At those prices, I’m having a very tough time convincing myself that I can’t live without one. Convincing myself, that is, that there’s a gap somewhere between my laptop, netbook, iPad, and smartphone that can only be filled by a Surface Pro. I think I’m just going to have to keep working on myself as there’s little doubt that it’s a very nice piece of kit that I would definitely like to own. If you are thinking of buying one, I would strongly recommend seeing it in the flesh first so that you can weigh up the quality of the finish against the possible usability drawback of the small screen. As usual, I would recommend that the obvious place to go and see one is John Lewis.

I’ve (virtually) moved…

Boris Johnson Celebrates Dot London

Boris Johnson celebrates the launch of .london

The new “.london” domain suffix (also known as a TLD – top level domain) is now in full operation and I’ve spent a good part of the last week or so moving to

I didn’t need a man with a van, but my domain host’s help was invaluable. His name is Lopez Shackleford and he’s been hosting my site since 2005. He also hosts the domains of some of my clients. If you are looking for someone to do any designing, building, or hosting of your website then do check him out at

Why make the move?

When I first accepted that I needed a website at the end of 1999, I rejected most of the domain suffixes (eg .com, .org, as being inappropriate for me as a self-employed computer consultant. I registered because the “.net” suffix didn’t seem to have any connotations as far as the general public was concerned. As Wikipedia says,

The name is derived from network, indicating its originally intended purpose was for organizations involved in networking technologies, such as Internet service providers and other infrastructure companies. However, restrictions were never enforced and the domain is now a general purpose name space.

There never was a domain suffix that perfectly suited self-employed people (as distinct from “companies”, “organisations” etc). The “.london” suffix is, of course, very different in that it doesn’t describe the type of entity that owns the domain. Instead it suggests some kind of geographical association. There are several reasons why I’m very happy to have made this move, including:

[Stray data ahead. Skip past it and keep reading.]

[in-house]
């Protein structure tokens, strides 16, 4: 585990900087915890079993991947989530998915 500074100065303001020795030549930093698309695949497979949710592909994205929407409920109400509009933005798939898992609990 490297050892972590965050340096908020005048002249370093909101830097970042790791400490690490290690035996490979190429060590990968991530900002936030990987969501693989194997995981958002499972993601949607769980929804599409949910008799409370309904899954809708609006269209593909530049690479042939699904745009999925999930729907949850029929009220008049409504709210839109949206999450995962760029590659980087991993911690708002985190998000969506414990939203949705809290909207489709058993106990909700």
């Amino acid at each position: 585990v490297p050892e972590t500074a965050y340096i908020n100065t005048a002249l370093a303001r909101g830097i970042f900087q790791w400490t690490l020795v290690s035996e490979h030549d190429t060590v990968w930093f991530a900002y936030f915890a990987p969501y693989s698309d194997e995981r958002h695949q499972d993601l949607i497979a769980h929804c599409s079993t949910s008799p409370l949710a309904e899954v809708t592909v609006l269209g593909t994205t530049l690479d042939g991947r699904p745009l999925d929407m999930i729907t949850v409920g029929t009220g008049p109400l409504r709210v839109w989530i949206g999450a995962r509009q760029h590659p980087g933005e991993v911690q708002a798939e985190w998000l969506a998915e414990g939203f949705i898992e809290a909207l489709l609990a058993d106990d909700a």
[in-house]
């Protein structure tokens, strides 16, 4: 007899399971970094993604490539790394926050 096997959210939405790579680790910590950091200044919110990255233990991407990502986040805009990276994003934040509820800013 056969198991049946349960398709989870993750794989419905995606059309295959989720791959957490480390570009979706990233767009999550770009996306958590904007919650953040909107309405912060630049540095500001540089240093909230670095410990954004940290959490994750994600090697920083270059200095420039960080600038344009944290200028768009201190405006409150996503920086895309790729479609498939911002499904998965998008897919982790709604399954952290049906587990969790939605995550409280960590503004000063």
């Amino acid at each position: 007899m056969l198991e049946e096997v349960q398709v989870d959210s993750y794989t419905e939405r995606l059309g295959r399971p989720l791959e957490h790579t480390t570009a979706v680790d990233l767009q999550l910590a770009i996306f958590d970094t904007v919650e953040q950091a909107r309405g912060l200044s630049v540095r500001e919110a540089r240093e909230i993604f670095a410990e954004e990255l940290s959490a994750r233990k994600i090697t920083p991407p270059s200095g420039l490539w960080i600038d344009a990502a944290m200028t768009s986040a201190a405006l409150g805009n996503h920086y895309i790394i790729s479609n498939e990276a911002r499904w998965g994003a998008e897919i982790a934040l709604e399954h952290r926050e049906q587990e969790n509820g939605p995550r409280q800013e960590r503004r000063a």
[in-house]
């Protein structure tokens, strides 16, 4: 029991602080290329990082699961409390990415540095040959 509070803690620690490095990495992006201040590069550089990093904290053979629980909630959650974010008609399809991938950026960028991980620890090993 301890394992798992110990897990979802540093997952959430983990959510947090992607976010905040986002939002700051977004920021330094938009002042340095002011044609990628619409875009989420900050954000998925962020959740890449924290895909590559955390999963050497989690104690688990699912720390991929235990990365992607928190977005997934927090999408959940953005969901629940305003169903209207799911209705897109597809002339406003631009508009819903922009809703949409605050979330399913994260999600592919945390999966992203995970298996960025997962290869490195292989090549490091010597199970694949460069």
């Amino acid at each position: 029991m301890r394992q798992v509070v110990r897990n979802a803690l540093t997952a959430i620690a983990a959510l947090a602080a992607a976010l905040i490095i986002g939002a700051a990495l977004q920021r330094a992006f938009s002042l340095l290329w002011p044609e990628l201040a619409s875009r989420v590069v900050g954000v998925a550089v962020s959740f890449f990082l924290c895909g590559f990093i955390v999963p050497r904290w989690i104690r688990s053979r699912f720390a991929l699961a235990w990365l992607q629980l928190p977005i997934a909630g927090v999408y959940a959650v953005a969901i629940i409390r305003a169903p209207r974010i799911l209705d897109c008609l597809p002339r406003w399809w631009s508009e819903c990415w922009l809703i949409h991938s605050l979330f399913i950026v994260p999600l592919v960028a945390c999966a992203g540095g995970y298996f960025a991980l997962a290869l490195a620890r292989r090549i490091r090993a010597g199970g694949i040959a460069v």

• I live in London and my market is London.
  • It can’t do any harm for potential clients to see that I’m claiming an association with London.
  • London is, of course, the centre of the known universe.

Would I advise you to register a “.london” domain?

If you don’t already have a domain and are thinking of getting one, then my advice would be “why not?”

If you’ve already got a domain and wonder whether to switch, would it be worth the effort?

This is a lot harder to answer. I’ll list some of the things that I have come across in my own case. You’d need to make up your own mind whether it’s worth putting yourself through these hassles (and/or others that I have not encountered):

    Our City Our Domain Ad

  • It’s going to irritate some people that I will now be sending emails from a different address.
  • The main aspects of my website transferred to the new domain without much difficulty (thanks to Lopez), but there were (and still are!) lots of links in my website that are “hard-wired” to look at the old domain. It’s a lot of manual work searching for, and changing, all these.
  • Business cards, letterheads, invoice headers, and email signatures all need changing.
  • Some things can’t be changed, so life is becoming a bit messy. For instance, I can’t change the address from which my weekly blog email newsletters are sent. This is because (a) the Google Feedburner software refused to accept the amendment I tried to make and (b) my research tells me that if I had managed to change it then my subscriber list would have been wiped out! That, I think, is what is known as throwing out the baby with the bathwater. So the email version of this blog will continue to be sent from “; on behalf of; David Leonard – Computer Support in London (”
  • Other things that can’t be changed include many online accounts where the username is the old email address. In lots of cases, it is not possible to change the username.
  • Since a complete move of all emails from .net to .london is not possible, I will have to keep incurring a lot of the costs of maintaining two domains (although the website itself only exists as a single entity, accessible via both domain names. Confused?).

We’re not the first city to get its own domain suffix. I think “.paris” and “.berlin” have beaten us to it, but we’re ahead of New York (.nyc). I admit that the whole thing does have a slight whiff of naffness about it – like personalised car number plates. Still, Fortnum & Mason, KPMG, Metro Bank, West Ham FC and Harlequins rugby club have all gone for it. Apparently, GoDaddy alone lodged 40,000 registrations for .london domains up to some time before 23rd September (source: The Drum).